This was published under the 2010 to 2015 Conservative and Liberal Democrat coalition government
Schools Minister Nick Gibb said:
GCSEs are an important step in a young person’s education - whether to further academic study, vocational education or into the workplace and training.
We welcome the fact that 53.1 per cent of pupils are achieving five A*-C grades including maths and English. Our concern remains, however, that just under half are leaving compulsory education without a broad range of good GCSEs - over a quarter of a million young people.
We need to narrow this historic and entrenched attainment gap, especially between those from the poorest and wealthiest backgrounds. It is a waste of talent that children from disadvantaged backgrounds are continuing to miss out on universities and jobs just because of the accidents of their birth.
That is why the Coalition Government has protected the school budget, and is committed to driving ahead our reform agenda, giving schools more freedom and professional autonomy; raising standards of behaviour in schools; creating a strong core curriculum which gives children the knowledge they need to think for themselves and allows teachers to inspire their pupils; raising the prestige of teaching and introducing the Pupil Premium to give support to the most disadvantaged children in the country.
Mr Gibb commented:
As today’s figures show, academies have made exceptional progress, continuing to outstrip national improvement rates in GCSEs including English and maths - often in areas where standards have previously been too low.
It is because of the continued success of academies in some of the most challenging areas of the country, together with our determination to tackle inequality in education, that we want to see academy freedoms used more widely. These freedoms will help drive up standards, with the heads of outstanding schools working in partnership with weaker schools to help the poorest children, along with allowing great new schools to be set up by teachers, parents and charities.
We are committed to expanding the number of academies as we need to do more to raise expectations and help ensure that all children, regardless of their backgrounds, can excel.
On A levels
Mr Gibb added:
A Levels are an important milestone in life and open up great opportunities for academic study in higher education and for future careers. They are a crucial measure of academic achievement and so we will work with universities and employers to ensure that these qualifications continue to meet their needs in the future.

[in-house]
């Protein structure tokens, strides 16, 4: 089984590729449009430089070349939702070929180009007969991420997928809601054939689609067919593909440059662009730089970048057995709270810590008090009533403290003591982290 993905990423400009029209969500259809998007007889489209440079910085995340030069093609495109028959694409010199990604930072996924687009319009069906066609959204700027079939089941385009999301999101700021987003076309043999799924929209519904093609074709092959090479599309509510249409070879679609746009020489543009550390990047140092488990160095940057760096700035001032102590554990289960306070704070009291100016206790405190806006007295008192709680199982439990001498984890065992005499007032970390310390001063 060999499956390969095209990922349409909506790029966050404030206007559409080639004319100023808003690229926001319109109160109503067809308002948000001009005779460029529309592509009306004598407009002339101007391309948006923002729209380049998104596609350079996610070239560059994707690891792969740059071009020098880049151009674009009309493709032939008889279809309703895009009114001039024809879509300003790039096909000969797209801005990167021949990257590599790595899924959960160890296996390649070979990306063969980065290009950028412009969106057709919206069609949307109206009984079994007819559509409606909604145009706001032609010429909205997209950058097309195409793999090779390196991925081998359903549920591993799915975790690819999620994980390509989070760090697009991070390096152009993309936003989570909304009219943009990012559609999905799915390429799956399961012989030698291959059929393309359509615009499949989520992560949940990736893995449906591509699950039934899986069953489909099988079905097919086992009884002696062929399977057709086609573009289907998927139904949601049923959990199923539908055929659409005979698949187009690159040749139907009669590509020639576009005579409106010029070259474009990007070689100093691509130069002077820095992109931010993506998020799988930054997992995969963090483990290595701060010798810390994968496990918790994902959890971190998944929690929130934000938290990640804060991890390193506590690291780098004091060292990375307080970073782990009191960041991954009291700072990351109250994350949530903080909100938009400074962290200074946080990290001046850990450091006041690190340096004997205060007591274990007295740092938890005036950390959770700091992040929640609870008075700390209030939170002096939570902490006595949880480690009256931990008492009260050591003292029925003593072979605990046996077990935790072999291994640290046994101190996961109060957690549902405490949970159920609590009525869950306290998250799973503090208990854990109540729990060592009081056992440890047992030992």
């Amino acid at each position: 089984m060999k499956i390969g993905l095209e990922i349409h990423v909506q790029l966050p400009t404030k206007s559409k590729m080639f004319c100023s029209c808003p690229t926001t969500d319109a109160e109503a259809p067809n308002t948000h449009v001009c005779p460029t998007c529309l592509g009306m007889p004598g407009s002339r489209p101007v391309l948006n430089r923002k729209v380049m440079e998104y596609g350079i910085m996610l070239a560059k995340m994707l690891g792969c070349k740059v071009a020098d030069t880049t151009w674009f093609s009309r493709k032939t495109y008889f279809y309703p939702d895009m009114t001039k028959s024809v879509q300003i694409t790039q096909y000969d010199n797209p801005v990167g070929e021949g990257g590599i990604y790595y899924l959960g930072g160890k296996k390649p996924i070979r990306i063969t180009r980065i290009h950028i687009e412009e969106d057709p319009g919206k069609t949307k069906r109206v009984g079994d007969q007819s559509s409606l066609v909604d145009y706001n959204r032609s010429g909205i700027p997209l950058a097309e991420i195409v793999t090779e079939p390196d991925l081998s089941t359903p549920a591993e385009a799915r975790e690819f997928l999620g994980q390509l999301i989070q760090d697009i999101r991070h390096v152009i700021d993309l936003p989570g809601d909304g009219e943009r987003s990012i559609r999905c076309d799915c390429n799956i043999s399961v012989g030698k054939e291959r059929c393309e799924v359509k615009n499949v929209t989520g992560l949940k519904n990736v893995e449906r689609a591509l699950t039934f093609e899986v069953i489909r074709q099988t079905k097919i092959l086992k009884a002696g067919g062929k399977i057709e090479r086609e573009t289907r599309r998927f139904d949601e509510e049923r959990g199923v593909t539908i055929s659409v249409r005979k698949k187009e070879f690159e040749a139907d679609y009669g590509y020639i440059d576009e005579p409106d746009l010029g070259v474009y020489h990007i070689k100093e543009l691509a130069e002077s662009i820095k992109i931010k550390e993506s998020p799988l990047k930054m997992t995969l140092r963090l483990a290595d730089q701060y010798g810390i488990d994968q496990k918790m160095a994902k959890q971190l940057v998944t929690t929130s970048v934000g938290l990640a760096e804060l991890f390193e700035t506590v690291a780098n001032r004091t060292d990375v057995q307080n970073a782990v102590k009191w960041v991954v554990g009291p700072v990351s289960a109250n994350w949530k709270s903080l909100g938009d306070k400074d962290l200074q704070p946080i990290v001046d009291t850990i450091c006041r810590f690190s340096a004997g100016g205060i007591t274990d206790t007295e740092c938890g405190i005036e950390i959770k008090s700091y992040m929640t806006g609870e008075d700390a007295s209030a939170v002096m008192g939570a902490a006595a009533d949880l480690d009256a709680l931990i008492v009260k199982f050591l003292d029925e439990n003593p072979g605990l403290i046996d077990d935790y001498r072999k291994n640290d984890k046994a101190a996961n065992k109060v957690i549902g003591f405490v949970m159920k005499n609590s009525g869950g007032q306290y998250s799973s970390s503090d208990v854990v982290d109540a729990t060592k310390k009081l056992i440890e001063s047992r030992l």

The headline provisional 2009/10 GCSE figures show:
* overall, 53.1 per cent of pupils achieved five or more GCSEs at grade A-C including English and maths - an increase of 3.3 ppts from 2008/09
* 54.8 per cent of pupils in the maintained sector achieved five or more GCSEs at grade A-C including English and maths - an increase of 4.1 percentage points (ppts) from 2008/09
* 42.3 per cent of pupils in academies with provisional results in 2008/09 and 2009/10 (excluding former CTCs and independents) gained five or more GCSEs at grade A-C including English and maths - an increase of 7.4 ppts from 2008/09
* it means around 260,000 pupils are still not achieving five A-C grades including English and maths in maintained schools, rising to 300,000 pupils in total in all schools
* overall, 74.8 per cent of pupils overall achieved five GCSEs at grade A-C. This is an increase of 4.8 ppts from 2008/09
* 92.6 per cent achieved five or more grades A-G at GCSE or equivalent including English and maths - an increase of 0.3 ppts on 2008/09
* 99 per cent achieved any passes at GCSE or equivalent - an increase of 0.1 ppt from 2009
* the proportion of pupils achieving 2 A-C grades in science has improved by 6.3 ppts to 59.9 per cent
* 31.5 per cent achieved an A-C grade in a modern foreign language - a 0.2 ppt fall from 2008/09.